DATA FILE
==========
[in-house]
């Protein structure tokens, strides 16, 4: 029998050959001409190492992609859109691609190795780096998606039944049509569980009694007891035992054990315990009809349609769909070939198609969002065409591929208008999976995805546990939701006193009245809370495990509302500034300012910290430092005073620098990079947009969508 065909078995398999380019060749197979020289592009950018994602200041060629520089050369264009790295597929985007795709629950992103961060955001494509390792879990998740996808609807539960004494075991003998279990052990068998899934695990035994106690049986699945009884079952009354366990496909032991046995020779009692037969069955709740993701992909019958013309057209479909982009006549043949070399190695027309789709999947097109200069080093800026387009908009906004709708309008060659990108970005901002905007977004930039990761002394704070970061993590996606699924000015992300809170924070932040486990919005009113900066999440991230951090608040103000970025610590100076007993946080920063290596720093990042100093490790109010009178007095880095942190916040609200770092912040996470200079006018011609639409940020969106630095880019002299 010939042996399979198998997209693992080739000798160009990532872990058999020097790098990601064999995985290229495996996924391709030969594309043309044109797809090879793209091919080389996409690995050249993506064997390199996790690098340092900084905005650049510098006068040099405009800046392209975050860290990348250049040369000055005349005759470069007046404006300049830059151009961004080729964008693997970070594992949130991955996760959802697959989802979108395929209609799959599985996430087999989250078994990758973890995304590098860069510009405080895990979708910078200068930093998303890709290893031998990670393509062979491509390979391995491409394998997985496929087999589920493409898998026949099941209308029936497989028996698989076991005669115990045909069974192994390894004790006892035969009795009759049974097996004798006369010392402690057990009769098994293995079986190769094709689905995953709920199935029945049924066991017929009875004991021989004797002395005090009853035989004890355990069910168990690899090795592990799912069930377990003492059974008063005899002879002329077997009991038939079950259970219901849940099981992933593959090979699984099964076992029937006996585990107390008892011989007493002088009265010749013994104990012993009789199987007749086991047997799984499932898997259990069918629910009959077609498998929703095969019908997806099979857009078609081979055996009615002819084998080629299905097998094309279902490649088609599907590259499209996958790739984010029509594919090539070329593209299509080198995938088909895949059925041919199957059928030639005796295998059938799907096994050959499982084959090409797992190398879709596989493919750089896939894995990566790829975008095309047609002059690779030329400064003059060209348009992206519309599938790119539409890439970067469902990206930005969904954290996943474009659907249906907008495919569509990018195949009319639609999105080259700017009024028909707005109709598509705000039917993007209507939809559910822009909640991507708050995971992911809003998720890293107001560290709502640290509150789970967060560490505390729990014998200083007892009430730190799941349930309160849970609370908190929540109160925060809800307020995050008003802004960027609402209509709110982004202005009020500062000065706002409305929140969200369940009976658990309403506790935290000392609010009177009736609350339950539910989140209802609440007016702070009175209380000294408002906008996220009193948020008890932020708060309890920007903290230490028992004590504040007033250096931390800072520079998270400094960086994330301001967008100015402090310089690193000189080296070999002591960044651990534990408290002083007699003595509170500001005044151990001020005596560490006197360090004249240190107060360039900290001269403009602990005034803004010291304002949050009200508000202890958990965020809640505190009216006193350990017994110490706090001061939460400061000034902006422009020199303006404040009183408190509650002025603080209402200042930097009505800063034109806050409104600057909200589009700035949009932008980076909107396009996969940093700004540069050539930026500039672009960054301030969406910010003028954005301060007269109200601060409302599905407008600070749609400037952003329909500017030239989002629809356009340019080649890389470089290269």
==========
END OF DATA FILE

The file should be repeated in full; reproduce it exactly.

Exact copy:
[in-house]
């Protein structure tokens, strides 16, 4: 029998050959001409190492992609859109691609190795780096998606039944049509569980009694007891035992054990315990009809349609769909070939198609969002065409591929208008999976995805546990939701006193009245809370495990509302500034300012910290430092005073620098990079947009969508 065909078995398999380019060749197979020289592009950018994602200041060629520089050369264009790295597929985007795709629950992103961060955001494509390792879990998740996808609807539960004494075991003998279990052990068998899934695990035994106690049986699945009884079952009354366990496909032991046995020779009692037969069955709740993701992909019958013309057209479909982009006549043949070399190695027309789709999947097109200069080093800026387009908009906004709708309008060659990108970005901002905007977004930039990761002394704070970061993590996606699924000015992300809170924070932040486990919005009113900066999440991230951090608040103000970025610590100076007993946080920063290596720093990042100093490790109010009178007095880095942190916040609200770092912040996470200079006018011609639409940020969106630095880019002299 010939042996399979198998997209693992080739000798160009990532872990058999020097790098990601064999995985290229495996996924391709030969594309043309044109797809090879793209091919080389996409690995050249993506064997390199996790690098340092900084905005650049510098006068040099405009800046392209975050860290990348250049040369000055005349005759470069007046404006300049830059151009961004080729964008693997970070594992949130991955996760959802697959989802979108395929209609799959599985996430087999989250078994990758973890995304590098860069510009405080895990979708910078200068930093998303890709290893031998990670393509062979491509390979391995491409394998997985496929087999589920493409898998026949099941209308029936497989028996698989076991005669115990045909069974192994390894004790006892035969009795009759049974097996004798006369010392402690057990009769098994293995079986190769094709689905995953709920199935029945049924066991017929009875004991021989004797002395005090009853035989004890355990069910168990690899090795592990799912069930377990003492059974008063005899002879002329077997009991038939079950259970219901849940099981992933593959090979699984099964076992029937006996585990107390008892011989007493002088009265010749013994104990012993009789199987007749086991047997799984499932898997259990069918629910009959077609498998929703095969019908997806099979857009078609081979055996009615002819084998080629299905097998094309279902490649088609599907590259499209996958790739984010029509594919090539070329593209299509080198995938088909895949059925041919199957059928030639005796295998059938799907096994050959499982084959090409797992190398879709596989493919750089896939894995990566790829975008095309047609002059690779030329400064003059060209348009992206519309599938790119539409890439970067469902990206930005969904954290996943474009659907249906907008495919569509990018195949009319639609999105080259700017009024028909707005109709598509705000039917993007209507939809559910822009909640991507708050995971992911809003998720890293107001560290709502640290509150789970967060560490505390729990014998200083007892009430730190799941349930309160849970609370908190929540109160925060809800307020995050008003802004960027609402209509709110982004202005009020500062000065706002409305929140969200369940009976658990309403506790935290000392609010009177009736609350339950539910989140209802609440007016702070009175209380000294408002906008996220009193948020008890932020708060309890920007903290230490028992004590504040007033250096931390800072520079998270400094960086994330301001967008100015402090310089690193000189080296070999002591960044651990534990408290002083007699003595509170500001005044151990001020005596560490006197360090004249240190107060360039900290001269403009602990005034803004010291304002949050009200508000202890958990965020809640505190009216006193350990017994110490706090001061939460400061000034902006422009020199303006404040009183408190509650002025603080209402200042930097009505800063034109806050409104600057909200589009700035949009932008980076909107396009996969940093700004540069050539930026500039672009960054301030969406910010003028954005301060007269109200601060409302599905407008600070749609400037952003329909500017030239989002629809356009340019080649890389470089290269």